4. Consolidate High-interest Business Debt
- Roll multiple loans in a single loan with a lower interest rate
Short term small business loans bolster working capital flow. Take long-term loans to invest in growth, making that debt less expensive. Such loans are a benefit to your construction business’s bottom line.
Rolling multiple loans into a single loan with a lower interest rate results in paying less interest over the life of the total loan. Multiple loans are difficult to keep up with. Combining loans makes it easy to keep up with loan payments each month, making accounting less stressful.
5. Take Advantage of Tax Breaks
Increasing the bottom line or profitability in the construction business involves the right knowledge of tax deductions and credits. Tax deductions and credits can help to offset some of your construction business expenses. For example, the 20 percent pass-through deduction allows qualifying sub-contractors whose businesses operate as pass-through entities to deduct 20 percent of their income right off the top.
There are a few other commonly deducted expenses for contractors like:
● Marketing costs
● Interest paid on small business loans.
● Equipment purchases
● Travel expenses
To take benefits of tax deductions, identify your workers correctly as employees or independent contractors.
6. Automate the Process
Automation reduces manual efforts, the labor required, the time, and hence the expenses. Streamlining time-consuming processes lowers the everyday cost and improves the bottom line. You could automate payroll, budgeting, and accounting or the method you use to submit project proposals. If these processes run on autopilot, it lowers administrative costs and minimizes the possibility of error.
7. Buy in bulk
Buying in bulk reduces waste, lowers expenses, and offers the lowest per-unit price possible, all of them adding up to improving the bottom line. Ask vendors and suppliers for a discount. They will be interested in supplying items to you if you are placing larger than usual orders. Make sure you have a plan to use these materials so that no money is wasted. Calculate the potential return on the investments made for any purchase, materials for your construction project.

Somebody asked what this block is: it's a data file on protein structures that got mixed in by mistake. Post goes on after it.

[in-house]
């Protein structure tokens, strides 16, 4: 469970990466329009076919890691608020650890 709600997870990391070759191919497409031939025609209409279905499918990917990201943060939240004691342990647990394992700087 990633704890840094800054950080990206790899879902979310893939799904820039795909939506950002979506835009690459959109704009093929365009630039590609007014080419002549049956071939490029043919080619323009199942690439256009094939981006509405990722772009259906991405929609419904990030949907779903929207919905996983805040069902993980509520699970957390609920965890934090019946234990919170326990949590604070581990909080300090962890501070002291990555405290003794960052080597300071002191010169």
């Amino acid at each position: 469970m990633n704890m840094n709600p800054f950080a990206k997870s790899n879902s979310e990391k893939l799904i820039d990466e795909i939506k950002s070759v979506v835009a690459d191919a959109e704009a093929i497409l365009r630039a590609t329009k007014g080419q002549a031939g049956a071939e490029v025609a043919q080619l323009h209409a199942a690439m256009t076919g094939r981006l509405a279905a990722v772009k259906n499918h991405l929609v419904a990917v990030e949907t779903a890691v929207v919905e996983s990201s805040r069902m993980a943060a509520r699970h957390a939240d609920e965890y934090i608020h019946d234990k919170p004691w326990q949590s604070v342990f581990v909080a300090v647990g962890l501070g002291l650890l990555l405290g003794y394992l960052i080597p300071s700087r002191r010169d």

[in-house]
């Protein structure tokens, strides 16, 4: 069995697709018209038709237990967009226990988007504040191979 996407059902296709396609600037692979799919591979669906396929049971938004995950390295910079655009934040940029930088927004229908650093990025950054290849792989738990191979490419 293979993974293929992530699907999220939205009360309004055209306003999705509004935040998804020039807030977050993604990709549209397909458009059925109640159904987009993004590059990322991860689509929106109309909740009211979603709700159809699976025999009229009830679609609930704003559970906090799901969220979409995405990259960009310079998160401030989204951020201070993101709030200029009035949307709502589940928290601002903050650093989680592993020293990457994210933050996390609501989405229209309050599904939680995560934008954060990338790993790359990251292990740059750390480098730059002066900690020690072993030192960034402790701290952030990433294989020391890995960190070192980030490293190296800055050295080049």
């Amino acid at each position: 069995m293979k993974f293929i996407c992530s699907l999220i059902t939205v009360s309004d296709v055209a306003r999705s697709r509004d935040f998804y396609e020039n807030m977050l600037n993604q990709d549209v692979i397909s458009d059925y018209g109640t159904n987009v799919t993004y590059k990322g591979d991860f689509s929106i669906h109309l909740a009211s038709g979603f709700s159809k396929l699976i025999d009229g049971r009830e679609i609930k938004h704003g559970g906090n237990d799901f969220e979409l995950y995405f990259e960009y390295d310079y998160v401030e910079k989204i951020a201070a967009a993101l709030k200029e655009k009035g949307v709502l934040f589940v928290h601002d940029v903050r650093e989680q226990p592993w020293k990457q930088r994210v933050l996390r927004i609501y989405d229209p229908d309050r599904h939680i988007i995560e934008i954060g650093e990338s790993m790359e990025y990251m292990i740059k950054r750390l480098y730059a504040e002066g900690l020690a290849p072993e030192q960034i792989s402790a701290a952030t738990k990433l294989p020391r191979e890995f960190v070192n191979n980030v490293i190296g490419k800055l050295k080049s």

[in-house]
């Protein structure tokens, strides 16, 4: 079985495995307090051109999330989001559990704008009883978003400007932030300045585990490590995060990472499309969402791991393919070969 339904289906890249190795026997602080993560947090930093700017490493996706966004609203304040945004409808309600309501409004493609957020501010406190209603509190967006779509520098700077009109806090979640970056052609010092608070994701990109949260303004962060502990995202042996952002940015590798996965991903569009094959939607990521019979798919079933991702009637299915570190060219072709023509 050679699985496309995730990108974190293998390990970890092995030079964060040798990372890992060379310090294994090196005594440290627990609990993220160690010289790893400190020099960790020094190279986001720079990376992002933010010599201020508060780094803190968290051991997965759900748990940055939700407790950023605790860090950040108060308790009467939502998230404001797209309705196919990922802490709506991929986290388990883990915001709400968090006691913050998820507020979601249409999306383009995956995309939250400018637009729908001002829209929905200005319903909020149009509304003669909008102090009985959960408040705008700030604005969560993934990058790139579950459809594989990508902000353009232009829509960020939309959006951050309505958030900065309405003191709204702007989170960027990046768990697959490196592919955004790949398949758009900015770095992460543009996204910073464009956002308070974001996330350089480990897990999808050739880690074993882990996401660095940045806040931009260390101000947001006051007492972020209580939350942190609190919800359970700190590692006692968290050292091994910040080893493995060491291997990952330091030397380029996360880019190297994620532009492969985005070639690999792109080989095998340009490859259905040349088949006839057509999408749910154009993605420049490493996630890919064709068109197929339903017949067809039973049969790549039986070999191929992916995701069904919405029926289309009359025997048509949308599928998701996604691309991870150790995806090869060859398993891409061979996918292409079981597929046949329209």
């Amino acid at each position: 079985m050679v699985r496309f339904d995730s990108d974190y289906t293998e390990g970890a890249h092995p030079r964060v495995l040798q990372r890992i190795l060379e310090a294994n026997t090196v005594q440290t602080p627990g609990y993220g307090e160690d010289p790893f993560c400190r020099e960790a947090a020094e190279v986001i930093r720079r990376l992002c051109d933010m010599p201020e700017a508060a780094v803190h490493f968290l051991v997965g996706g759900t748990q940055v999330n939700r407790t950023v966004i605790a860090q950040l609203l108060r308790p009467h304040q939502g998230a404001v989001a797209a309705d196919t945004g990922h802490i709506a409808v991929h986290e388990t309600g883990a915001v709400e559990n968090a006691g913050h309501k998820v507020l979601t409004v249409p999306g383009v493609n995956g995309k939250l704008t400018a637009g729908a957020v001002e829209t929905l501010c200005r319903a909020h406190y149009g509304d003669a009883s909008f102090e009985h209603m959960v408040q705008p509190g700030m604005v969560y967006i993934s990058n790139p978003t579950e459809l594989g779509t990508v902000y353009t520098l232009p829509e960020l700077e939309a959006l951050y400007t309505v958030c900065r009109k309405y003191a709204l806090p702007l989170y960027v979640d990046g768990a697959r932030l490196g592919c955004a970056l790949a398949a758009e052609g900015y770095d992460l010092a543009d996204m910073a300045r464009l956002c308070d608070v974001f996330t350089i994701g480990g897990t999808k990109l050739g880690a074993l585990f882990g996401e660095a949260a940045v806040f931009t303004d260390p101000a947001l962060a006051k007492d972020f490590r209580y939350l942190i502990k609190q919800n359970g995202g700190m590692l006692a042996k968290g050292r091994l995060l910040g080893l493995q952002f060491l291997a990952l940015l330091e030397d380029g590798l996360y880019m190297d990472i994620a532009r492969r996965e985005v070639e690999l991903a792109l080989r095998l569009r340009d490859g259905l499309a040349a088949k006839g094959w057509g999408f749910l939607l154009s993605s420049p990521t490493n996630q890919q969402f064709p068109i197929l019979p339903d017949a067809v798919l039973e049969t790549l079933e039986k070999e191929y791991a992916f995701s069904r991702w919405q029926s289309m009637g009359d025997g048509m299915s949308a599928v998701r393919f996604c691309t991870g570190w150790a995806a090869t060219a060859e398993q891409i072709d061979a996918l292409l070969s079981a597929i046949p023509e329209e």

8. Eliminate Money Leaks
Contractors set up a budget at the beginning of a project. But plans might change, the budget might increase or decrease depending on the project requirements. Therefore, review your monthly budget for your construction expenses line-by-line to see if there are any recurring expenses you may be able to do without.
Certain businesses are susceptible to seasonal swings. It is a good idea to review your budget again when the season slows down to analyze what you can cut to prevent losses. For example, reduce the number of laborers, lower the ad budget, etc., to stay strong with cash flow until business picks up again.
9. Negotiate Terms With Vendors and Suppliers
As the business gains popularity, as there are more projects in hand, vendors begin to know you, and you have to fix vendors for particular things. It then becomes easy to ask the vendors and suppliers for a better deal on material costs or interest rates for vendor tradelines. Getting a good deal from vendors depends upon how well is your relationship with them. Working with the same vendor for several years, paying invoices on time are a few things that help build better relations with vendors, giving better discounts.
10. Go Digital
Managing the backend of your business requires a lot of time and money. Old school systems, paper works might not be the right choice when trying to expand the business and cut down on costs at the same time. It is time to go digital, create time cards, and work more efficiently with modern technologies at your service.
Leverage the advantage of the cloud, where you can keep the paperwork centralized. Skip the expense of purchasing in-house servers and licenses, as well as the ongoing maintenance costs required to back up your data. Use a cloud-based document management system to make the access of documents easy from any location, be it at the comfort of your home or at the construction site.
Digitizing time cards save costs, increases the productivity of your workers, and enhances efficiency. Digitization helps in getting projects done faster and increasing overall profitability in the process.